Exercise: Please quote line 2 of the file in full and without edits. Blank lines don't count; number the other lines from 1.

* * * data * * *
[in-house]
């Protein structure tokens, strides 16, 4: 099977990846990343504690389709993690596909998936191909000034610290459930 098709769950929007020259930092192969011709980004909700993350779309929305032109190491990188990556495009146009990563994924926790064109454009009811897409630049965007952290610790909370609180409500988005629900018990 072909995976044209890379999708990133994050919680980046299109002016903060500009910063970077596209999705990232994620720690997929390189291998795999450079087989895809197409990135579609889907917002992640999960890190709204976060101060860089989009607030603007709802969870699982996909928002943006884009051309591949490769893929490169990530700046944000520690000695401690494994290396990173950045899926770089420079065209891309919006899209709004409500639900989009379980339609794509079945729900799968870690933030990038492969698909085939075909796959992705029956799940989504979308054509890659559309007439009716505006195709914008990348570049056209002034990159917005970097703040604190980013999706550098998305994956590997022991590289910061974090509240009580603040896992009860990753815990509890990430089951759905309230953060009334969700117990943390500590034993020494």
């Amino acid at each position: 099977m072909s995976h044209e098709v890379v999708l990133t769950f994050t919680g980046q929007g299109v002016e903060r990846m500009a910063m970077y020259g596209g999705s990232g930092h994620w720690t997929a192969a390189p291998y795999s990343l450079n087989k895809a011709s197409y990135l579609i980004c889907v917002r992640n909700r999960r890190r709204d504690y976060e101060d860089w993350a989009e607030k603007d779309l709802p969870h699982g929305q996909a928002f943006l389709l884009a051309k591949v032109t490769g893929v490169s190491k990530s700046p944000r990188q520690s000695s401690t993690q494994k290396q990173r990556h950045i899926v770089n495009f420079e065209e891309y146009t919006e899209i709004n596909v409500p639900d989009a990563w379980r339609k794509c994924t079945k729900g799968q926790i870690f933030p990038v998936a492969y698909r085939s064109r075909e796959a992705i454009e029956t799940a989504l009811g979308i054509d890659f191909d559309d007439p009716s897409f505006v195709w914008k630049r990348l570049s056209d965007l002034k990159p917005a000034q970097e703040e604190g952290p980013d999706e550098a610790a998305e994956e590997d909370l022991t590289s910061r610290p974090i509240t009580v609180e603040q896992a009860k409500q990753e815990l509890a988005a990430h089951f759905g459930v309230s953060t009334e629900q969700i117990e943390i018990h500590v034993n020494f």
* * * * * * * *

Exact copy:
């Protein structure tokens, strides 16, 4: 099977990846990343504690389709993690596909998936191909000034610290459930 098709769950929007020259930092192969011709980004909700993350779309929305032109190491990188990556495009146009990563994924926790064109454009009811897409630049965007952290610790909370609180409500988005629900018990 072909995976044209890379999708990133994050919680980046299109002016903060500009910063970077596209999705990232994620720690997929390189291998795999450079087989895809197409990135579609889907917002992640999960890190709204976060101060860089989009607030603007709802969870699982996909928002943006884009051309591949490769893929490169990530700046944000520690000695401690494994290396990173950045899926770089420079065209891309919006899209709004409500639900989009379980339609794509079945729900799968870690933030990038492969698909085939075909796959992705029956799940989504979308054509890659559309007439009716505006195709914008990348570049056209002034990159917005970097703040604190980013999706550098998305994956590997022991590289910061974090509240009580603040896992009860990753815990509890990430089951759905309230953060009334969700117990943390500590034993020494």